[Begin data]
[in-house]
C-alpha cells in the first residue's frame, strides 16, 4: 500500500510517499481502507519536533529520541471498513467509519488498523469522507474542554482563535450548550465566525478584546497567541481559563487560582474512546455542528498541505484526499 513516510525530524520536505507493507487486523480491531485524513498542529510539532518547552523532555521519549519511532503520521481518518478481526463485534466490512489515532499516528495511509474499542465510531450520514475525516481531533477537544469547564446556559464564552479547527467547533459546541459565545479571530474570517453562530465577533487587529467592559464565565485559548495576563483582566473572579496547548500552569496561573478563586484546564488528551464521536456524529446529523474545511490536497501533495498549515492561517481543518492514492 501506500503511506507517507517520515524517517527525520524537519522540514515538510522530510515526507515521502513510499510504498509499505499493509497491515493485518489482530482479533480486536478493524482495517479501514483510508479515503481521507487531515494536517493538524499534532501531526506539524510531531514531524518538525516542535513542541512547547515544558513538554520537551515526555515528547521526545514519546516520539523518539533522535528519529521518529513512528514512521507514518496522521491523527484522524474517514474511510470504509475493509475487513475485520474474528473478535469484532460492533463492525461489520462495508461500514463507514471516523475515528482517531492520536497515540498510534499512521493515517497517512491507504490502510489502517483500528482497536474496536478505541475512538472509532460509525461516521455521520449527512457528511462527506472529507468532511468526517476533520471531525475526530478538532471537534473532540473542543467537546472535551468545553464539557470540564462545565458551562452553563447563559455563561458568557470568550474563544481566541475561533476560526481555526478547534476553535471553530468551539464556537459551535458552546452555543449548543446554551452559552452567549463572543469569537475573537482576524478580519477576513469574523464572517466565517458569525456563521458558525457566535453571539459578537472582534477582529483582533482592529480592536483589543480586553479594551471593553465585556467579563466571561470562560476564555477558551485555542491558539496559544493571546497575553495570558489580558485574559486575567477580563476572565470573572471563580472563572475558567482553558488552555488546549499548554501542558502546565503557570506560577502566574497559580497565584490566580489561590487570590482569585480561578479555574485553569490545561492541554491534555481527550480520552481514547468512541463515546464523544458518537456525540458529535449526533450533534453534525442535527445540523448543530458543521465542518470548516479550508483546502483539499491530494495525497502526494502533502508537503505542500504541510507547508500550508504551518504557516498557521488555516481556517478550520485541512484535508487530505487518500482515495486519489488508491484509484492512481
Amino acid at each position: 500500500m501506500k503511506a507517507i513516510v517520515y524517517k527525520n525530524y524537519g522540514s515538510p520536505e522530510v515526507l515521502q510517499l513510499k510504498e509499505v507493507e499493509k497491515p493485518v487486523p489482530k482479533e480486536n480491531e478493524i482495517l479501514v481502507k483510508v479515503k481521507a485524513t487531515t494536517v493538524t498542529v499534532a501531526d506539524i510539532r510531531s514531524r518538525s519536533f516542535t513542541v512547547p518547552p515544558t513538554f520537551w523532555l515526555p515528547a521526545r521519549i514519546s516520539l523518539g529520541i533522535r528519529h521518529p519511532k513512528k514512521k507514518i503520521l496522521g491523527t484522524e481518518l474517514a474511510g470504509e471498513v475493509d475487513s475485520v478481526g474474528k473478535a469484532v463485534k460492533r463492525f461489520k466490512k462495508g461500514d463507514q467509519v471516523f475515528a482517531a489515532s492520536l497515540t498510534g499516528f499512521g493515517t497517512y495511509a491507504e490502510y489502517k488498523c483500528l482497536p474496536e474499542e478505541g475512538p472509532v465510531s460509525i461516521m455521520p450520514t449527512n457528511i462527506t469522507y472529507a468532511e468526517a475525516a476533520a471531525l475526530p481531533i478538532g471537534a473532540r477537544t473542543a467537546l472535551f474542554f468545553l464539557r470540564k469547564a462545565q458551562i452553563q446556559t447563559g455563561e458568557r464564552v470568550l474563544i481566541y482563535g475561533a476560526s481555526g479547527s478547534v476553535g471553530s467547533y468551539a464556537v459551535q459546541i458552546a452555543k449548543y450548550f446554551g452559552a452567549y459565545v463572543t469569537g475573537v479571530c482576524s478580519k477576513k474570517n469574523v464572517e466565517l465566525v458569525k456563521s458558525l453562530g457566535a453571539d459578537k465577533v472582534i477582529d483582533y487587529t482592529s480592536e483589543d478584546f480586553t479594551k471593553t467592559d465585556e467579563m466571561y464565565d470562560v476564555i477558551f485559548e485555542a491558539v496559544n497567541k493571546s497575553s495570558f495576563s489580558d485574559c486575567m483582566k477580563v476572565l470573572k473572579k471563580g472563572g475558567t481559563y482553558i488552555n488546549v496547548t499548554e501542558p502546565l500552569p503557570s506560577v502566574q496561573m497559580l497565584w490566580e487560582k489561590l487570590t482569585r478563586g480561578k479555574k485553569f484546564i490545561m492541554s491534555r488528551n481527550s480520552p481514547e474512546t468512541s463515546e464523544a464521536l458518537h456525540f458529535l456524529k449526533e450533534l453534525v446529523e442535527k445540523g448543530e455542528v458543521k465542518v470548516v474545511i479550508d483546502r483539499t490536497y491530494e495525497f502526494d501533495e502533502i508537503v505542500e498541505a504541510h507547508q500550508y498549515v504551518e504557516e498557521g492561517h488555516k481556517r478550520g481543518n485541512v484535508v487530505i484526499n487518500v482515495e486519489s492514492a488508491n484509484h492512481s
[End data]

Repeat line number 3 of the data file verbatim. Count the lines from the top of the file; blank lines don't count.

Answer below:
Amino acid at each position: 500500500m501506500k503511506a507517507i513516510v517520515y524517517k527525520n525530524y524537519g522540514s515538510p520536505e522530510v515526507l515521502q510517499l513510499k510504498e509499505v507493507e499493509k497491515p493485518v487486523p489482530k482479533e480486536n480491531e478493524i482495517l479501514v481502507k483510508v479515503k481521507a485524513t487531515t494536517v493538524t498542529v499534532a501531526d506539524i510539532r510531531s514531524r518538525s519536533f516542535t513542541v512547547p518547552p515544558t513538554f520537551w523532555l515526555p515528547a521526545r521519549i514519546s516520539l523518539g529520541i533522535r528519529h521518529p519511532k513512528k514512521k507514518i503520521l496522521g491523527t484522524e481518518l474517514a474511510g470504509e471498513v475493509d475487513s475485520v478481526g474474528k473478535a469484532v463485534k460492533r463492525f461489520k466490512k462495508g461500514d463507514q467509519v471516523f475515528a482517531a489515532s492520536l497515540t498510534g499516528f499512521g493515517t497517512y495511509a491507504e490502510y489502517k488498523c483500528l482497536p474496536e474499542e478505541g475512538p472509532v465510531s460509525i461516521m455521520p450520514t449527512n457528511i462527506t469522507y472529507a468532511e468526517a475525516a476533520a471531525l475526530p481531533i478538532g471537534a473532540r477537544t473542543a467537546l472535551f474542554f468545553l464539557r470540564k469547564a462545565q458551562i452553563q446556559t447563559g455563561e458568557r464564552v470568550l474563544i481566541y482563535g475561533a476560526s481555526g479547527s478547534v476553535g471553530s467547533y468551539a464556537v459551535q459546541i458552546a452555543k449548543y450548550f446554551g452559552a452567549y459565545v463572543t469569537g475573537v479571530c482576524s478580519k477576513k474570517n469574523v464572517e466565517l465566525v458569525k456563521s458558525l453562530g457566535a453571539d459578537k465577533v472582534i477582529d483582533y487587529t482592529s480592536e483589543d478584546f480586553t479594551k471593553t467592559d465585556e467579563m466571561y464565565d470562560v476564555i477558551f485559548e485555542a491558539v496559544n497567541k493571546s497575553s495570558f495576563s489580558d485574559c486575567m483582566k477580563v476572565l470573572k473572579k471563580g472563572g475558567t481559563y482553558i488552555n488546549v496547548t499548554e501542558p502546565l500552569p503557570s506560577v502566574q496561573m497559580l497565584w490566580e487560582k489561590l487570590t482569585r478563586g480561578k479555574k485553569f484546564i490545561m492541554s491534555r488528551n481527550s480520552p481514547e474512546t468512541s463515546e464523544a464521536l458518537h456525540f458529535l456524529k449526533e450533534l453534525v446529523e442535527k445540523g448543530e455542528v458543521k465542518v470548516v474545511i479550508d483546502r483539499t490536497y491530494e495525497f502526494d501533495e502533502i508537503v505542500e498541505a504541510h507547508q500550508y498549515v504551518e504557516e498557521g492561517h488555516k481556517r478550520g481543518n485541512v484535508v487530505i484526499n487518500v482515495e486519489s492514492a488508491n484509484h492512481s